3 years ago

The Partnership no. 13

  • Text
  • Enza
  • Tomatoes
  • Partnership
  • Zaden
  • Tomato
  • Biodiversity
  • Melon
  • Varieties
  • Flavour
  • Consumer

Today's trends ask for

Today's trends ask for shelf-life analysis 14 | The Partnership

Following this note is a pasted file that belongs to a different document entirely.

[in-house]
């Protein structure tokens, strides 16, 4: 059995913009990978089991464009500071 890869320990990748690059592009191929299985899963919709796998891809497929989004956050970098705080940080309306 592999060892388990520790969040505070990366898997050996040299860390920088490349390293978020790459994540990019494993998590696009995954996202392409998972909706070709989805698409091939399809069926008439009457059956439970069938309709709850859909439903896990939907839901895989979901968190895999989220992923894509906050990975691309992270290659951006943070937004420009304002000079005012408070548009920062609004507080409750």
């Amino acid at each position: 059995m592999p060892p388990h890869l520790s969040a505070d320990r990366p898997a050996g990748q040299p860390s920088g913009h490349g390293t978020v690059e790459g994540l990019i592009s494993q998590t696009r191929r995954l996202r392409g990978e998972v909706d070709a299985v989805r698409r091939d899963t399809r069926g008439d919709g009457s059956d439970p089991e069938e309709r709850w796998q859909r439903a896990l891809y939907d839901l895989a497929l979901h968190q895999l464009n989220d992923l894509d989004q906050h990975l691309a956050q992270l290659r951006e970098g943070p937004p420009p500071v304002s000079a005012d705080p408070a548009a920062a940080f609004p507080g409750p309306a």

Trends Pre-packaged leafy crops – often mixed and pre-cut – are meeting the growing demand for healthy vegetables that are easy to prepare. Supermarkets and other chain partners like to see these products retain their fresh flavour, smell, texture and appearance for a prolonged period. Enza Zaden has pushed the boundaries – both in genetics and in the commercial support of customers – in this field based on years of shelf-life analysis. As Senior Portfolio Manager, Ian Botes considers the Portfolio department to be a spider in the web formed by Breeding (Research and Development), Marketing and Sales and Seed Operations within Enza Zaden. “My main task is to manage the lifecycle of our leafy crops portfolio,” he explains. “The management of these segments requires coordination and consultation with both internal and external parties.” Major change Botes is in contact with market parties within the fresh chain almost on a daily basis. Firstly, this includes the growers of leafy crops, who provide valuable feedback about the cultivation properties of varieties and explain what they would like to see changed or improved. Secondly, the Portfolio Manager also speaks to parties further along the chain, who do not belong to the group of direct customers: processing companies, retailers and bulk consumers within the food service segment. “A major change has taken place in the sales of leafy crops, from unprocessed to processed, ready-to-use products. This applies not only to the individual consumer, who nowadays prefers to select ready-to-use salads from the refrigerated section. Bulk consumers – such as hospitals, care facilities and caterers – are also increasingly buying washed and pre-cut products, sometimes even ready-to-use mixtures. As the quality of processed products generally deteriorates more quickly than unprocessed products, the shelf-life is a major point of attention.” Complex range of factors The success of existing and new varieties depends on more than just cultivation properties. Although this will undoubtedly be the first thing that growers look at, they will ultimately choose varieties that offer a high added value for customers. Leafy crops that are likely to end up as pre-cut vegetables in transparent bags in the refrigerated section of a supermarket must have a reasonable shelf-life in this situation. The Partnership | 15

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